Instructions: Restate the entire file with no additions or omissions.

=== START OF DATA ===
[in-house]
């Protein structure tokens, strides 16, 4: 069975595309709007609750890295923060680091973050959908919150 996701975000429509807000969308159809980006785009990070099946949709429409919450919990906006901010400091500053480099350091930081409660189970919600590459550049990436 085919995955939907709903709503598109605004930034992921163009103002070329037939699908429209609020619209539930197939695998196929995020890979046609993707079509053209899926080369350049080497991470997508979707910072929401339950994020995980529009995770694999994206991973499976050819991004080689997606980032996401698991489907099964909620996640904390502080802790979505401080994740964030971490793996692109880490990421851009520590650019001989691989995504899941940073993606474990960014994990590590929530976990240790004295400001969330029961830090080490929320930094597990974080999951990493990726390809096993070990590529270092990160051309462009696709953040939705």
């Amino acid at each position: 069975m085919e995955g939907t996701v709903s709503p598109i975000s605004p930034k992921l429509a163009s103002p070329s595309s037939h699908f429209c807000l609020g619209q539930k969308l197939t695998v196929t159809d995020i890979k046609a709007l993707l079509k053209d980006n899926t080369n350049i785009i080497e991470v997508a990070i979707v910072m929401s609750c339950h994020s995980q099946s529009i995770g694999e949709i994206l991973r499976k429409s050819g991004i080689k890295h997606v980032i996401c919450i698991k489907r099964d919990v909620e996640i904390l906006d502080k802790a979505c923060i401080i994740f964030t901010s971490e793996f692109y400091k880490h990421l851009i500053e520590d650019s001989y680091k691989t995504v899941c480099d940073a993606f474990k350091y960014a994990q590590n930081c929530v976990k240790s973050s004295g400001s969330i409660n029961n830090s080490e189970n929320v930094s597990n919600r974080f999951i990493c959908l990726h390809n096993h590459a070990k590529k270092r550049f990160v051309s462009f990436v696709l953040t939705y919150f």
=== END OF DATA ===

[in-house]
């Protein structure tokens, strides 16, 4: 069975595309709007609750890295923060680091973050959908919150 996701975000429509807000969308159809980006785009990070099946949709429409919450919990906006901010400091500053480099350091930081409660189970919600590459550049990436 085919995955939907709903709503598109605004930034992921163009103002070329037939699908429209609020619209539930197939695998196929995020890979046609993707079509053209899926080369350049080497991470997508979707910072929401339950994020995980529009995770694999994206991973499976050819991004080689997606980032996401698991489907099964909620996640904390502080802790979505401080994740964030971490793996692109880490990421851009520590650019001989691989995504899941940073993606474990960014994990590590929530976990240790004295400001969330029961830090080490929320930094597990974080999951990493990726390809096993070990590529270092990160051309462009696709953040939705």
């Amino acid at each position: 069975m085919e995955g939907t996701v709903s709503p598109i975000s605004p930034k992921l429509a163009s103002p070329s595309s037939h699908f429209c807000l609020g619209q539930k969308l197939t695998v196929t159809d995020i890979k046609a709007l993707l079509k053209d980006n899926t080369n350049i785009i080497e991470v997508a990070i979707v910072m929401s609750c339950h994020s995980q099946s529009i995770g694999e949709i994206l991973r499976k429409s050819g991004i080689k890295h997606v980032i996401c919450i698991k489907r099964d919990v909620e996640i904390l906006d502080k802790a979505c923060i401080i994740f964030t901010s971490e793996f692109y400091k880490h990421l851009i500053e520590d650019s001989y680091k691989t995504v899941c480099d940073a993606f474990k350091y960014a994990q590590n930081c929530v976990k240790s973050s004295g400001s969330i409660n029961n830090s080490e189970n929320v930094s597990n919600r974080f999951i990493c959908l990726h390809n096993h590459a070990k590529k270092r550049f990160v051309s462009f990436v696709l953040t939705y919150f």